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Predisposing Factors


Anatomically, apnea patients tend to have narrower and more collapsible airway, which worsens with age and weight gain. A retruded mandible can also predispose to OSA,  as do narrow upper arches, since both limit the amount of space available to the tongue and force it to occupy a more backward position during sleep, which narrows the airway.

Other predisposing factors include: (sleep Mm "More" sections)

·         Obesity: excess weight is a major risk factor for sleep apnea, as it can lead to upper airway narrowing  as well as hypoventilation. A 10% weight gain increases the risk of moderate to severe OSA 6 times and is associated with a 32% increase in the AHI index (Mini Board Review Peppard et al Longitudinal Study of moderate weight change and sleep disordered breathing AMA 2000)  . Unfortunately weight loss becomes more difficult in the presence of sleep apnea, as the reduced level of energy makes it more difficult to exercise, and OSA-associated changes in the appetite controlling hormones leptin and ghrelin promote an increase in food intake.  However not all OSA patients fit this description - some patients may be thin but suffer from enlarged tonsils/adenoids or other anatomical airway abnormalities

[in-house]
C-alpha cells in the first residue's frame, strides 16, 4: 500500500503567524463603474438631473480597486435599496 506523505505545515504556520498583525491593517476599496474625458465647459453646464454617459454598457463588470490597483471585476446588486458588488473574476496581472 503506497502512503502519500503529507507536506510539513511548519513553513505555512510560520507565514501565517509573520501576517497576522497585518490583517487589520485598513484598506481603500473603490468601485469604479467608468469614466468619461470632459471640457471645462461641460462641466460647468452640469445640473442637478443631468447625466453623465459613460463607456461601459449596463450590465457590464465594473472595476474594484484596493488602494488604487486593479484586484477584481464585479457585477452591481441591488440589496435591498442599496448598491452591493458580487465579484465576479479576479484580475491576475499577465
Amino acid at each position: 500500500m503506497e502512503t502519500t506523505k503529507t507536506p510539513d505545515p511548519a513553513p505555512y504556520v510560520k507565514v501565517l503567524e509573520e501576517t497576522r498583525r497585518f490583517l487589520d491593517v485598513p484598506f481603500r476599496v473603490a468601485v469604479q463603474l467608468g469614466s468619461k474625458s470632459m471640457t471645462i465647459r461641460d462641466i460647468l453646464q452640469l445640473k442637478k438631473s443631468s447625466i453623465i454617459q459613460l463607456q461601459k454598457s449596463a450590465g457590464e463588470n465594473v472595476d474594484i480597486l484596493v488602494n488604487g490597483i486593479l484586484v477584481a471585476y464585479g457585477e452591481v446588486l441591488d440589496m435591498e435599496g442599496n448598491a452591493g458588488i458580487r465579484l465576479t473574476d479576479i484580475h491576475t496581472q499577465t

·         Large Neck Circumference (over 17" males, over 16" in females)

·         Age: most patients with significant sleep apnea are between 40 and 60 years old, but OSA can occur at any age, from infancy to old age

·         Gender: males are twice as likely to suffer from SDB, although that difference narrows after menopause

·         Medications (sedatives or hypnotics)

·         Alcohol: alcohol and benzodiazepines lengthen the duration of apnea episodes by altering  the arousal threshold to hypoxia and hypercapnia, and reduce the activity of the hypoglossal nerve, which controls the upper airway dilators

·         Smoking: the irritation of the pharyngeal tissues by smoking causes swelling which further reduces the size of the airway; smoking also worsen the depth of oxygen desaturations

·         Large tongue

·         Large tonsils/adenoids

·         A low, draping soft palate or large uvula

·         Nasal obstruction

·         Allergies

·         Smoking

·         Mouth breathing

·         Hypothyroidism

·         A family history of SDB

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